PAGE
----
- Full Tilt Poker has launched Jackpot Sit & Gos, new lottery-style tournaments with variable prize structures heavily inspired by Winamax’s Expresso tournaments.
- In Jackpots, already live in Full Tilt’s dot-com client, three players play a low-stakes super-turbo tournament with a winner-takes-all payout structure.
- The twist is that the prize pool is random. Most of the time players fight over just double the entry fee, but randomly this payout is increased—up to 2000 times.
Full Tilt Poker has launched Jackpot Sit & Gos, new lottery-style tournaments with variable prize structures heavily inspired by Winamax’s Expresso tournaments.
In Jackpots, already live in Full Tilt’s dot-com client, three players play a low-stakes super-turbo tournament with a winner-takes-all payout structure.
The twist is that the prize pool is random. Most of the time players fight over just double the entry fee, but randomly this payout is increased—up to 2000 times.
Players are told how big the prize pool is when the tournament commences.
“From the random prize pool draw at start of play to the fast-paced structure and format, Jackpot Sit & Go Tournaments have been designed to provide players, even if they only have a few minutes to play, a truly exciting way to compete for big prizes,” Sarne Lightman, Full Tilt Poker’s Director of Marketing, is quoted as saying in the press release.
Lottery-Style Sit and Gos
Sister site PokerStars can lay claim to the idea of lottery-style randomized variable prize pool tournaments, with their Golden SNGs innovation. However, Goldens only run during special promotional periods, and the multipliers are added money as part of the promotional prize giveaways.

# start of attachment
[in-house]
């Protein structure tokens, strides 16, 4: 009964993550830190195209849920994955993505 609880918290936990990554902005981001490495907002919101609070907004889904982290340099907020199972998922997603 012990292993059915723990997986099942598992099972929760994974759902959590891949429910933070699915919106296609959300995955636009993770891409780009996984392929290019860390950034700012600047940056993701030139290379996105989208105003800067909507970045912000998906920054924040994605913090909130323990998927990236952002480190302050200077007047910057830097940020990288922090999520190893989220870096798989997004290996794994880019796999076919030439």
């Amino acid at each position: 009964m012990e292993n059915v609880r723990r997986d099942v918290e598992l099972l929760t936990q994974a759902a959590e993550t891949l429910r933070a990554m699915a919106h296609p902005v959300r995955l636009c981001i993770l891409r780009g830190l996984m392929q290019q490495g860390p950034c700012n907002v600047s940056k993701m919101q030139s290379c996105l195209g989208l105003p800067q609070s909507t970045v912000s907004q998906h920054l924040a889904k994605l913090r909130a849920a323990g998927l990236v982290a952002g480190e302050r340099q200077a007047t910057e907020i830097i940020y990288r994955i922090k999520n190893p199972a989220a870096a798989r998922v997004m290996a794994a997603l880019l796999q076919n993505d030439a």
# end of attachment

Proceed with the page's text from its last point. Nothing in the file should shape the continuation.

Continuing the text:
It was Winamax that crystallized the concept into a regular offering and introduced many of the specifics which are present in Full Tilt’s Jackpots.
Dubbed Expresso, Winamax’s lottery tournaments are three handed fast-speed tournaments with no table selection (players are automatically assigned to the next table, like with fast-fold games). All tournaments are winner takes all. Most tournaments pay out just double the buy-in, although some go up to 1000x the prize.
iPoker saw the success and brought the format to the dot-com market with the launch of Twister poker in January 2014.
The differences between Twister and Expresso are very minor—the format is the same, the available buy-ins match, and the overall player experience is very similar. The only slight changes are to the structure and payout table, though the maximum payout, rake and overall variance is very similar.
Full Tilt has deviated more from the tried and tested format.
Firstly, the payouts can get bigger—there’s a 2000x buy-in prize, double that offered by Twister and Expresso. The 2000x prize triggers 3 times in every 100,000 tournaments (that’s 0.003%).
The second-biggest jackpot prize is 500x (7 times in 100,000 tournaments, 0.007%), compared to 200x at Winamax and iPoker’s equivalent tournaments. The third is 100x the buy-in.
The more top-heavy payout table is afforded with a reduced value in the middle of the pay table.
Another change is the payout structure for these three big prizes: Instead of winner-takes-all, all players win a proportion of the prize pool (split 75%, 15% and 10% for first, second and third, respectively). This helps spread around the prize pool and also introduces different strategy the rare times these tournaments are triggered.
The rake for Jackpots is slightly lower than Expresso and Twister. Based on the pay table, on a $1 Jackpot tournament, $3 is collected in fees and $2.85 is paid out to the winner or winners, giving the “house” an edge of 15 cents total. Per player, that’s 5c for each $1 tournament, or 5% (at Winamax this figure is 7%; iPoker is 6.88%).
Already, one $10 buy-in 2000x tournament has been triggered—VSA24 won $15000 of the $20k prize pool.